When Is It Okay to Splurge?

Frugal people often hate to splurge, thinking it's wasting money. Here are things I don't mind spending money on because it brings value to our family.

Frugality blogs are, for obvious reasons, always aimed at saving money. Endless tips, suggestions, and stories are offered up about how to pinch pennies here and scrimp money there. It’s easy to read what someone else is doing to save money or pay off debt and try to implement it immediately yourself.

What I’ve learned, though, is that it’s not always the best idea to scrimp everywhere. Sometimes it really does make sense to spend more money where it counts, such as on quality rather than quantity and on things that are important to you.

Here are three examples of when I think it’s okay to splurge a little.

Quality Food


When I left my job in finance a year and a half ago, I lost a pretty good salary, so I wanted to save money where I could. My first stop was our grocery bill. It was out of control because my husband did most of the grocery shopping while I was working full-time. That meant that we regularly ended up eating steaks and other expensive meats several times a week.

It wasn’t healthy or frugal, but I didn’t complain because I wasn’t the one doing the shopping. I worked on whittling down our food purchases to $80 per week for our family, and I was pretty happy about that until I started learning more about farming practices and where our food comes from.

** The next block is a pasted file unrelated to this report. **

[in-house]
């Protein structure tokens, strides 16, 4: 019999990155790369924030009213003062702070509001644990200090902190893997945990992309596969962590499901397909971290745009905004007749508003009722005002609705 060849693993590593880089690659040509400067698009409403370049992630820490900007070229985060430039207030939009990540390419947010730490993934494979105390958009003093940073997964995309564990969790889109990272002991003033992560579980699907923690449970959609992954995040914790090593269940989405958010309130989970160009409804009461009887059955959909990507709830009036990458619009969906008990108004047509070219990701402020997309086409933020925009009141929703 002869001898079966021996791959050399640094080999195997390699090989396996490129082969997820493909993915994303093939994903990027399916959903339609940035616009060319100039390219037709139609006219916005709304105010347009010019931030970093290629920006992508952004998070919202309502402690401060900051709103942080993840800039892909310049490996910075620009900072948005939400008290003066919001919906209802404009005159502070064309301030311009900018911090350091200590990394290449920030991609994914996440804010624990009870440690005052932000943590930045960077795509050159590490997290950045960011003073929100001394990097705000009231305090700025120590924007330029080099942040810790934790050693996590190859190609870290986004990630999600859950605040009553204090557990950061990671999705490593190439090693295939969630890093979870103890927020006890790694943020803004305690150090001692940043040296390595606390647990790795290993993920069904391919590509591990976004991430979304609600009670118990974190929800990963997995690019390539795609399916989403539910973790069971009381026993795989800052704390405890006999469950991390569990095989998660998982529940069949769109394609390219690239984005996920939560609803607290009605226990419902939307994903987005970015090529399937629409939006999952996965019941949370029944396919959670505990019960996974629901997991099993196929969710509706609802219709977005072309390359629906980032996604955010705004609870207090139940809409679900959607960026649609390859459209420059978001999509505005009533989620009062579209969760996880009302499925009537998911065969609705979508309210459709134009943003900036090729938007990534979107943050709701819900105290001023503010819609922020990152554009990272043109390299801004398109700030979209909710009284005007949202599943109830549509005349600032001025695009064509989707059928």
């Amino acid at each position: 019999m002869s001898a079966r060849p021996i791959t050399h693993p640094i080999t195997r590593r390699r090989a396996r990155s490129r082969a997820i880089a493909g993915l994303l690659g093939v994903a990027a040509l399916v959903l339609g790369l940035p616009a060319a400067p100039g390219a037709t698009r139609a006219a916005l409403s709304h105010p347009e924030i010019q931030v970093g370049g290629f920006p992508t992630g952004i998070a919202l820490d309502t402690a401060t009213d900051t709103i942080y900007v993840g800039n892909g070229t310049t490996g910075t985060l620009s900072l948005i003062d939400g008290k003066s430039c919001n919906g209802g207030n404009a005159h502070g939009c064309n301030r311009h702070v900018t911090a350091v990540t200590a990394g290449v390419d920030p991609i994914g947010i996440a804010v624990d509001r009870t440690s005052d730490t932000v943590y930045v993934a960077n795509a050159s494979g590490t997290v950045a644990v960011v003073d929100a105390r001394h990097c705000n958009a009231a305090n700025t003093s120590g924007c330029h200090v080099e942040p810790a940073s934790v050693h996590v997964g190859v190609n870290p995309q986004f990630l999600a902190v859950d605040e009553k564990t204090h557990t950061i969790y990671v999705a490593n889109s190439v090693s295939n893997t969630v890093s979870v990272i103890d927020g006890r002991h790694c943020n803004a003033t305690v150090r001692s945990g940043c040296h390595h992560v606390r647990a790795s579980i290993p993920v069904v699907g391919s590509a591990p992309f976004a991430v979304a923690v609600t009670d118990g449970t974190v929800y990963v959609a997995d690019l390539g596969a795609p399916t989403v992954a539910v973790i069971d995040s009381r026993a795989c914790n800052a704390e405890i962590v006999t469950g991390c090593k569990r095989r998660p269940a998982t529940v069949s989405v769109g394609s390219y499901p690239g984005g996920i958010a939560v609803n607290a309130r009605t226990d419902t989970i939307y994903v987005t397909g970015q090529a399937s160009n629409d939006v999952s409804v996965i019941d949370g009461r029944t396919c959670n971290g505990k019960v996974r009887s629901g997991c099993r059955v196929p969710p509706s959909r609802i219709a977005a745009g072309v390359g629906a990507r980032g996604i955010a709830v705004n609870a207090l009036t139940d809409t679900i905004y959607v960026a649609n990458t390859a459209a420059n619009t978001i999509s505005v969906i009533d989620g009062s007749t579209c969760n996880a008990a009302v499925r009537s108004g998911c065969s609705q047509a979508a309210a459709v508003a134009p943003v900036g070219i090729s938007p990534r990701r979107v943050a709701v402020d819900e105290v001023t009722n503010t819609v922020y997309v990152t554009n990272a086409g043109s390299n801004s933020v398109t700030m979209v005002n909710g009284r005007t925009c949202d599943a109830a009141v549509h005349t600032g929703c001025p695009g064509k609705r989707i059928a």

It was then that I started favoring fresh, local, organic products and farmer’s markets more than the grocery stores, and with that came an increase in our grocery bill. My husband started to rave about all the healthy produce we were eating, and I really enjoyed talking to the farmers who produced the food that I purchased at the farmer’s market.

I quickly realized that sourcing food locally, supporting local farmers, and feeding my family healthier foods was much better than saving every dime I could on our food purchases. Quality food far outweighs the few extra dollars I spend every week to create healthy meals for my family.

Travel to New Places


There are many bloggers out there who write about how to take free, lavish vacations to all parts of the globe thanks to their awesome travel hacking skills, such as taking advantage of credit card points, and airline miles. I love that they can do that, but I’m not one of them.

I do, however, have no problem splurging on vacations. That’s not to say that we stay in 4 or 5 star resorts for every vacation (in fact, we never do), but travel is one area that I’m happy to spend money on because it affords us great memories and experiences as a family. I will absolutely pay good money to travel to a cool place that we’ve never experienced before, because it makes us happy and we enjoy those experiences together.

Experiences as Gifts


We have given up on buying each other gifts for Mother’s and Father’s day, birthdays, and anniversaries, as well as Hallmark holidays like Valentine’s Day. I hated the feeling of having to buy my husband a gift every few months, and I’m sure I gave him stuff he probably didn’t even want half the time.